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News article20 February 2019

Measurements matter in our daily life: International System of Units revised in a historic decision

International System of Units (SI)

Citizens, consumers, patients, doctors, control authorities, travellers and industry need to be able to rely on sound and comparable measurements to take the right decisions.

As a significant part of measurements are done in laboratories, they need to be able to measure correctly and provide reliable results independent of national borders. Very recently, in a landmark decision, representatives from 54 of the BIPM's (Bureau International des Poids et Mesures) Member States voted on 16 November 2018 to revise the International System of Units (SI), changing the world's definition of the kilogram, the ampere, the kelvin and the mole.

The decision, made at the 26th meeting of the General Conference on Weights and Measures (CGPM) in Versailles, France, means that all SI units will now be defined in terms of constants that describe the natural world. This will assure the future stability of the SI and open the opportunity for the use of new technologies, including quantum technologies, to implement the definitions.

The new SI (System of Units)

The International system of units, SI, has been transformed from a system of manmade objects, towards the application of devices using certain selected natural constants as a base. This is the largest revision of the SI system since 1890.

Already in 1983 (at the 18th General Conference on Weights and Measures, CGPM) the unit of time (the second) and the unit of length (the metre) were defined in terms of natural constants.

At the recent, 26th, CGPM it was decided, among other things, to replace the kilogram artefact, which over time has shown to be the hardest change to make.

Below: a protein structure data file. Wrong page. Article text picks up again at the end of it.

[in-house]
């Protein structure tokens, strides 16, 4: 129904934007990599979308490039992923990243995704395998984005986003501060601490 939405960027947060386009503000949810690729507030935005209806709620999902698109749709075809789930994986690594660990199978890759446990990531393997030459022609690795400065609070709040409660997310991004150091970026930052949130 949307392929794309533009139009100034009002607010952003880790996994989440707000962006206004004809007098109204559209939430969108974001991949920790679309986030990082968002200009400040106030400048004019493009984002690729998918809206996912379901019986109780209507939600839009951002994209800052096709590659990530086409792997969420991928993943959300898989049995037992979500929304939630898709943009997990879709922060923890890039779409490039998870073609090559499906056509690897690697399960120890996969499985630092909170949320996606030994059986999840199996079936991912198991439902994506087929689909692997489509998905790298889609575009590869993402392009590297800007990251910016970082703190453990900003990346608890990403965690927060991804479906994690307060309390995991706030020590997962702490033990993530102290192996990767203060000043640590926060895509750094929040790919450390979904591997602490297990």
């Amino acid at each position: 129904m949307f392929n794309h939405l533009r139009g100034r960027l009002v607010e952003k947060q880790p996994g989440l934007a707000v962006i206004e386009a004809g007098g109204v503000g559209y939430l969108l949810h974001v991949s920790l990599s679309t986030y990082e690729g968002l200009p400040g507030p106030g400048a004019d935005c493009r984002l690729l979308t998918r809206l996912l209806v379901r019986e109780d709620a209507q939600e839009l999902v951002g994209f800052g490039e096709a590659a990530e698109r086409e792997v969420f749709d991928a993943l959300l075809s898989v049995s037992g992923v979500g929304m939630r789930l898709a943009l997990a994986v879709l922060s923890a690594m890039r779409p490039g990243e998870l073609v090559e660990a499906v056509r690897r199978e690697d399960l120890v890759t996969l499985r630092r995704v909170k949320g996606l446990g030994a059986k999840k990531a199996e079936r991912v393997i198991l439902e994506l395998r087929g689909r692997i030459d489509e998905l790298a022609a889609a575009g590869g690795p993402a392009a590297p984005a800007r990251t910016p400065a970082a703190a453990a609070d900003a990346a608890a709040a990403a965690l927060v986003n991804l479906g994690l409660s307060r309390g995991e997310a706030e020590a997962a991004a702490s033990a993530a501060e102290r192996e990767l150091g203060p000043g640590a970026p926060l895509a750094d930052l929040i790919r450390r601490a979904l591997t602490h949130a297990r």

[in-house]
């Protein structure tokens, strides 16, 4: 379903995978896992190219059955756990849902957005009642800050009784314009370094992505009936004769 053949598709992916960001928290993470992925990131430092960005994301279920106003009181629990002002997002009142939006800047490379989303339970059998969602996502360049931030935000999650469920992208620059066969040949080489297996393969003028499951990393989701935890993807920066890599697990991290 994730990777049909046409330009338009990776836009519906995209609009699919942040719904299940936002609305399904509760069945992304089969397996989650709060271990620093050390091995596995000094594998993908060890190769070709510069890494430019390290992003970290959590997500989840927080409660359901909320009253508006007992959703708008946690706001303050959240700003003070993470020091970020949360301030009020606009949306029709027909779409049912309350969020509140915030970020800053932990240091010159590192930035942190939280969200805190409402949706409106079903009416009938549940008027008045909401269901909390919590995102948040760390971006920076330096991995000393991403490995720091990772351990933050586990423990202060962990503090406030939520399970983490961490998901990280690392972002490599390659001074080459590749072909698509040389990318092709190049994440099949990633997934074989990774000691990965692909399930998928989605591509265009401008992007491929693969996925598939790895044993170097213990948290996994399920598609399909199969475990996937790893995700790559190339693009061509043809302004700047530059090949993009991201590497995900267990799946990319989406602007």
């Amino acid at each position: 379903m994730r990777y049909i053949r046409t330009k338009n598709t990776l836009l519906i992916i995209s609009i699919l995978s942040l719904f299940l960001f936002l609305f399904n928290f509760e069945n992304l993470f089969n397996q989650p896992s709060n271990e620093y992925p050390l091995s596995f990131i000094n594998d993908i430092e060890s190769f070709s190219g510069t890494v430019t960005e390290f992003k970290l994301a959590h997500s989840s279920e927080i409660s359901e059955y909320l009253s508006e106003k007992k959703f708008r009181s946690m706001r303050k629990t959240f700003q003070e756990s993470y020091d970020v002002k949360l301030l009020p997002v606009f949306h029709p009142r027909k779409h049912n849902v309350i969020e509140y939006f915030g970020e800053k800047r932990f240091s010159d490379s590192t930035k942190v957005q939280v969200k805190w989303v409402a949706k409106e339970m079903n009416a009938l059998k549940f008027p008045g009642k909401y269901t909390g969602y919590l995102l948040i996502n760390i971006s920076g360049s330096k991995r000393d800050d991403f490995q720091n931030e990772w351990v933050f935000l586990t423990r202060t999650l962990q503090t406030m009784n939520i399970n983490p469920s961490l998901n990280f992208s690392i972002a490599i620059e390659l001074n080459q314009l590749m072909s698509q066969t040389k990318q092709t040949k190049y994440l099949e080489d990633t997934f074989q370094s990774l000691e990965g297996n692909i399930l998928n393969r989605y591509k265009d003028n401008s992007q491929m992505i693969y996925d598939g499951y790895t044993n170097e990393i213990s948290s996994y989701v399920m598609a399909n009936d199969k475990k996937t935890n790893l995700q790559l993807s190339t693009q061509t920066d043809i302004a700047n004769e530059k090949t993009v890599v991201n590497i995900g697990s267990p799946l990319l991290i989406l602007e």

How it is done

Within the SI, the values of the natural constants are now defined, and thus become fundamental. This is in comparison to earlier times, when the natural constants were measured and the manmade objects were fundamental.

- Time -> hyperfine transitions in caesium (1983)

- Length -> speed of light (1983)

- Mass -> Planck's constant (2018)

- Temperature -> Boltzmann's constant (2018)

- Electric current -> electron charge (2018)

- Amount of substance -> Avogadro's number (2018)

- Light intensity -> KCd 1/683 watt / steradian (1967) (The power unit watt is derived from natural constants above)

What the implications are

Anybody with enough resources and expertise can build or purchase a device producing the well- known units based on fundamental natural constants. The quantities have been chosen so that the revised definitions will not need to be modified to accommodate future improvements in the technologies used to realise them.

The BIPM will no longer be the sole provider of the kilogram. The future role, as already is the case with time and length, is to maintain the highest quality of measurements, and act as coordinator for the national measurement institutes.

How it affects the common European citizen

The common citizen will not notice anything in daily life. Buying a kilogram of bananas or potatoes will be the same as before the redefinitions.

The main impact is where accurate measurements are a basic prerequisite, like in science, engineering, industry, health and commerce. In addition, accurate and traceable measurements contribute to better management of resources, sustainable growth, a clean environment, and to a better world to live in.

JRC's involvement

JRC has contributed with so-called mass spectrometry measurements to determine the isotopic purity of special materials used in the realization of the new SI.

Further information on the website.


Publication date
20 February 2019